The Consumer Financial Protection Bureau plans to issue guidance later this summer on how it will give community banks partial exemptions from Home Mortgage Disclosure Act requirements.
The CFPB and the Office of the Comptroller of the Currency issued identical press releases Thursday informing banks and financial firms about the status of the forthcoming HMDA guidance. HMDA data has been collected since 1975 to help root out discrimination in mortgage lending.
The guidance follows passage of a regulatory relief law in May that exempts an estimated 85% of all banks from expanded HMDA requirements mandated by the bureau under former Director Richard Cordray. The change aids institutions that originated fewer than 500 closed-end mortgages in each of the two prior calendar years and institutions that originated fewer than 500 open-end lines of credit over the same period.
The agency also reiterated the assurances it gave banks and mortgage lenders in December that it will not assess penalties for any errors in HMDA data collected this year.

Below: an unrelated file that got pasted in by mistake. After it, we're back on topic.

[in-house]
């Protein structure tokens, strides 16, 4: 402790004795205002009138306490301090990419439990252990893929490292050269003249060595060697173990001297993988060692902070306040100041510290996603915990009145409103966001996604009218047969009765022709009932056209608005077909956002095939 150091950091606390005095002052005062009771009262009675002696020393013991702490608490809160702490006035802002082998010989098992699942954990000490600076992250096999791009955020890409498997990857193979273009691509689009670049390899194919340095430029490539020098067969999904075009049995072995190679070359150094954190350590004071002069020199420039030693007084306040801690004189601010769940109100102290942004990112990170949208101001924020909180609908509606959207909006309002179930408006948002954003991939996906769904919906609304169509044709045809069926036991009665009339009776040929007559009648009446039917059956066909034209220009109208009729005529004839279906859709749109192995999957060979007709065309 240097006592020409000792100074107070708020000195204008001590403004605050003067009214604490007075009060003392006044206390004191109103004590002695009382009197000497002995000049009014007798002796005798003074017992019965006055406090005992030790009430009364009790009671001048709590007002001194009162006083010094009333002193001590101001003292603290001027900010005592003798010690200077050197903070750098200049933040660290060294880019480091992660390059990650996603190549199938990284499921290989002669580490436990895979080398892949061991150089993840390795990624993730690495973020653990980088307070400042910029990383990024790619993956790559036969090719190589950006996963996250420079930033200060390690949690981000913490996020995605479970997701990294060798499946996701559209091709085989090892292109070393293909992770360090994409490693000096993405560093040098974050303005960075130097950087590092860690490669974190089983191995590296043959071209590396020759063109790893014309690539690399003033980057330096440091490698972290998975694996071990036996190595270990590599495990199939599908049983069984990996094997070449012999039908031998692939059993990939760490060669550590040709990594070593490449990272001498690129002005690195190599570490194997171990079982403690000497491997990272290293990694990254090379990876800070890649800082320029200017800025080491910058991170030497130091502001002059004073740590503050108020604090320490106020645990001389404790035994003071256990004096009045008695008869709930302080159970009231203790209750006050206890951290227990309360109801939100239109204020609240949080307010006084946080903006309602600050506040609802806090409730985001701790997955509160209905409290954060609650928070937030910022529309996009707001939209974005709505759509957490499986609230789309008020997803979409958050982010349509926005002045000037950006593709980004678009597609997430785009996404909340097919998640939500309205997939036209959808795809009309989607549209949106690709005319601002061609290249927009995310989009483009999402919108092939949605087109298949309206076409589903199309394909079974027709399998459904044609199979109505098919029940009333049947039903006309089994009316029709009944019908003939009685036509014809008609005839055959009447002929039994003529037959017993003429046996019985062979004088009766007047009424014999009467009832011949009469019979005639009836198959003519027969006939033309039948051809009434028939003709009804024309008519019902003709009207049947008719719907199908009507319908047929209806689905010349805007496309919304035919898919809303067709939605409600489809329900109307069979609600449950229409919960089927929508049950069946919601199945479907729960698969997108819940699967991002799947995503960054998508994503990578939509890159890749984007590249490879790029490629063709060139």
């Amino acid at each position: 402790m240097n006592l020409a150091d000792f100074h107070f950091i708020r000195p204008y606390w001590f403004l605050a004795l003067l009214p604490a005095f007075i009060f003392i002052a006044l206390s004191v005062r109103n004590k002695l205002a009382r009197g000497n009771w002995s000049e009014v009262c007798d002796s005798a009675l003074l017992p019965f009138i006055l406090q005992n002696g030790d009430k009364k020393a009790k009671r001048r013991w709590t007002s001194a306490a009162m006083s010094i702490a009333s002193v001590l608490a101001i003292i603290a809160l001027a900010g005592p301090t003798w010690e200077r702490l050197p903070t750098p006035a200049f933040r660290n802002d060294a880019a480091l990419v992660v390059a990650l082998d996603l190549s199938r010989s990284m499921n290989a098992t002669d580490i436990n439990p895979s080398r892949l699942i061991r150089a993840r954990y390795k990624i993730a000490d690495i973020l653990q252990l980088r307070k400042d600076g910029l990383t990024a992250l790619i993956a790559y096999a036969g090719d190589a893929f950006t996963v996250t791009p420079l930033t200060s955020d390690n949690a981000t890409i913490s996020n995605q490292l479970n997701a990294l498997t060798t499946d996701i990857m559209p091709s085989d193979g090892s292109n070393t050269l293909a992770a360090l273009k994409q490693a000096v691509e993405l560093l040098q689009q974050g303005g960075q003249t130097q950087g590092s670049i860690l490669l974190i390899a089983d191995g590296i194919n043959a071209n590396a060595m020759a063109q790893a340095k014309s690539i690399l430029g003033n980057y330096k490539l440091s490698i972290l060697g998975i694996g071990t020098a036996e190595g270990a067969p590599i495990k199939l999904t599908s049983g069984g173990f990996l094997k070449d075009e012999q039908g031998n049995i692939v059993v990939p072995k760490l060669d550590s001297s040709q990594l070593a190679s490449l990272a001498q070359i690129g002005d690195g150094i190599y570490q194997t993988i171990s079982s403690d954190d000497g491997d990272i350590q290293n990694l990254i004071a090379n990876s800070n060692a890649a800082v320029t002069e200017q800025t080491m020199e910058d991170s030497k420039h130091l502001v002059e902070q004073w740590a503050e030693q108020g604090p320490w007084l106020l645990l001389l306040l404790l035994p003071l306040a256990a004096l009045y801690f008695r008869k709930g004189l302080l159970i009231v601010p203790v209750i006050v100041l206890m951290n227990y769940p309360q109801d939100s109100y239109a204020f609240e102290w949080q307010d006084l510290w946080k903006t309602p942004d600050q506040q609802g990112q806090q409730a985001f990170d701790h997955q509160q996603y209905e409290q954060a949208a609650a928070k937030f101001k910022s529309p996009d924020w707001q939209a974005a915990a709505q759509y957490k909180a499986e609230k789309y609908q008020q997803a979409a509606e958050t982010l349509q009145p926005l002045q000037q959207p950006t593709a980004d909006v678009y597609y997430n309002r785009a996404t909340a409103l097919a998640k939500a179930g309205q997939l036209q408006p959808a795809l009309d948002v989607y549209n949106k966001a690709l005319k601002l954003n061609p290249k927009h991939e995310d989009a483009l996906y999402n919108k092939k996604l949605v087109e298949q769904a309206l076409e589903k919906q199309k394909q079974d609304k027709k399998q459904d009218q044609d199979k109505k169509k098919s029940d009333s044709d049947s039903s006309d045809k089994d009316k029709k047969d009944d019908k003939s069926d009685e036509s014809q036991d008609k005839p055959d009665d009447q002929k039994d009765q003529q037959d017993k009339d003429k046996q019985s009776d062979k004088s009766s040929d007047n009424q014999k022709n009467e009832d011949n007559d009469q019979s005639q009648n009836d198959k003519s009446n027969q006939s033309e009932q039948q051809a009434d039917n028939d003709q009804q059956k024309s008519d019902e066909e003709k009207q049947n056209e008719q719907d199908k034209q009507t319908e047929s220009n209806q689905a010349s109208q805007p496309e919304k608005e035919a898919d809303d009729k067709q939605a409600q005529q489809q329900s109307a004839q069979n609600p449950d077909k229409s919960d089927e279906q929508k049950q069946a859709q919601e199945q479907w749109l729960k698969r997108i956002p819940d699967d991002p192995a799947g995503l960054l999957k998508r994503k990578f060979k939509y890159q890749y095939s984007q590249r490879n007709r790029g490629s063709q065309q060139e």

"The Bureau does not intend to require financial institutions to resubmit data unless data errors are material, or to pay penalties with respect to data errors," the CFPB said in its press release. "Any examinations of 2018 HMDA data will be diagnostic to help institutions identify compliance weaknesses, and the Bureau will credit good-faith compliance efforts."
At the same time, larger banks that did not win relief on HMDA reporting this spring may still see changes going forward. In May, acting CFPB Director Mick Mulvaney said he plans to rescind Corday's actions, essentially eliminating the expanded data collection.
From a technical standpoint, loan origination system vendors can also breathe a sigh of relief, because there will be no changes in the format of any HMDA data fields in 2018, according to the release. Financial institutions that are excused from reporting certain data fields will enter exemption codes where necessary.